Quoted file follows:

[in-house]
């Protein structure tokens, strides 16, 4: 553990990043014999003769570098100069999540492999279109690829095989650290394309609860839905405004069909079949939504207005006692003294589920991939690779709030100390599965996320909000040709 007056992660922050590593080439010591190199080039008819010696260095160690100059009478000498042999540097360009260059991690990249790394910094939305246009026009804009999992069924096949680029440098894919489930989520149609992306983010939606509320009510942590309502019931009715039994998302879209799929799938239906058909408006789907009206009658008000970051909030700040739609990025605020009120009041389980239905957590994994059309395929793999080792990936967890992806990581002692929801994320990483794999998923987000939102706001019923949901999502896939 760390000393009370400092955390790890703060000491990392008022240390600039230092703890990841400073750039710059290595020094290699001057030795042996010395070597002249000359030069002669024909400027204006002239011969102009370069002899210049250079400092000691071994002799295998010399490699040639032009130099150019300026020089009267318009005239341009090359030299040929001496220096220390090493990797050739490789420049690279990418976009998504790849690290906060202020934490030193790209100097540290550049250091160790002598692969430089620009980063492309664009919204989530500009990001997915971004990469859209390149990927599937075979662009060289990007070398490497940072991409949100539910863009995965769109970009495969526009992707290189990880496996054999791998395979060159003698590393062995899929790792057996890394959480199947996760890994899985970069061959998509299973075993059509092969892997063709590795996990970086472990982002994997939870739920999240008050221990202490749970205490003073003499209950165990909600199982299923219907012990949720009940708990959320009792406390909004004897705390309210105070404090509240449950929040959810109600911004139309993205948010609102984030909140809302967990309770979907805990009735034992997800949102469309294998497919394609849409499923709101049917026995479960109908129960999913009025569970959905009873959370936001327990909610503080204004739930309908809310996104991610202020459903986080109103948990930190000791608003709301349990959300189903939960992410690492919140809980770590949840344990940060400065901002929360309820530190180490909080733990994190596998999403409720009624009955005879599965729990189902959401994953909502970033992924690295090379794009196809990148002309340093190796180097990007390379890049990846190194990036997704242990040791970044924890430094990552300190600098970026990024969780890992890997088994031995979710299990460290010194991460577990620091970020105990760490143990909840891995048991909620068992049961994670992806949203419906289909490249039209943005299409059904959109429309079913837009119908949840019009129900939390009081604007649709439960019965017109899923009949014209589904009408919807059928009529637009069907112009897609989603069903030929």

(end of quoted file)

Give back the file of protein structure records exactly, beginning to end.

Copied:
[in-house]
């Protein structure tokens, strides 16, 4: 553990990043014999003769570098100069999540492999279109690829095989650290394309609860839905405004069909079949939504207005006692003294589920991939690779709030100390599965996320909000040709 007056992660922050590593080439010591190199080039008819010696260095160690100059009478000498042999540097360009260059991690990249790394910094939305246009026009804009999992069924096949680029440098894919489930989520149609992306983010939606509320009510942590309502019931009715039994998302879209799929799938239906058909408006789907009206009658008000970051909030700040739609990025605020009120009041389980239905957590994994059309395929793999080792990936967890992806990581002692929801994320990483794999998923987000939102706001019923949901999502896939 760390000393009370400092955390790890703060000491990392008022240390600039230092703890990841400073750039710059290595020094290699001057030795042996010395070597002249000359030069002669024909400027204006002239011969102009370069002899210049250079400092000691071994002799295998010399490699040639032009130099150019300026020089009267318009005239341009090359030299040929001496220096220390090493990797050739490789420049690279990418976009998504790849690290906060202020934490030193790209100097540290550049250091160790002598692969430089620009980063492309664009919204989530500009990001997915971004990469859209390149990927599937075979662009060289990007070398490497940072991409949100539910863009995965769109970009495969526009992707290189990880496996054999791998395979060159003698590393062995899929790792057996890394959480199947996760890994899985970069061959998509299973075993059509092969892997063709590795996990970086472990982002994997939870739920999240008050221990202490749970205490003073003499209950165990909600199982299923219907012990949720009940708990959320009792406390909004004897705390309210105070404090509240449950929040959810109600911004139309993205948010609102984030909140809302967990309770979907805990009735034992997800949102469309294998497919394609849409499923709101049917026995479960109908129960999913009025569970959905009873959370936001327990909610503080204004739930309908809310996104991610202020459903986080109103948990930190000791608003709301349990959300189903939960992410690492919140809980770590949840344990940060400065901002929360309820530190180490909080733990994190596998999403409720009624009955005879599965729990189902959401994953909502970033992924690295090379794009196809990148002309340093190796180097990007390379890049990846190194990036997704242990040791970044924890430094990552300190600098970026990024969780890992890997088994031995979710299990460290010194991460577990620091970020105990760490143990909840891995048991909620068992049961994670992806949203419906289909490249039209943005299409059904959109429309079913837009119908949840019009129900939390009081604007649709439960019965017109899923009949014209589904009408919807059928009529637009069907112009897609989603069903030929």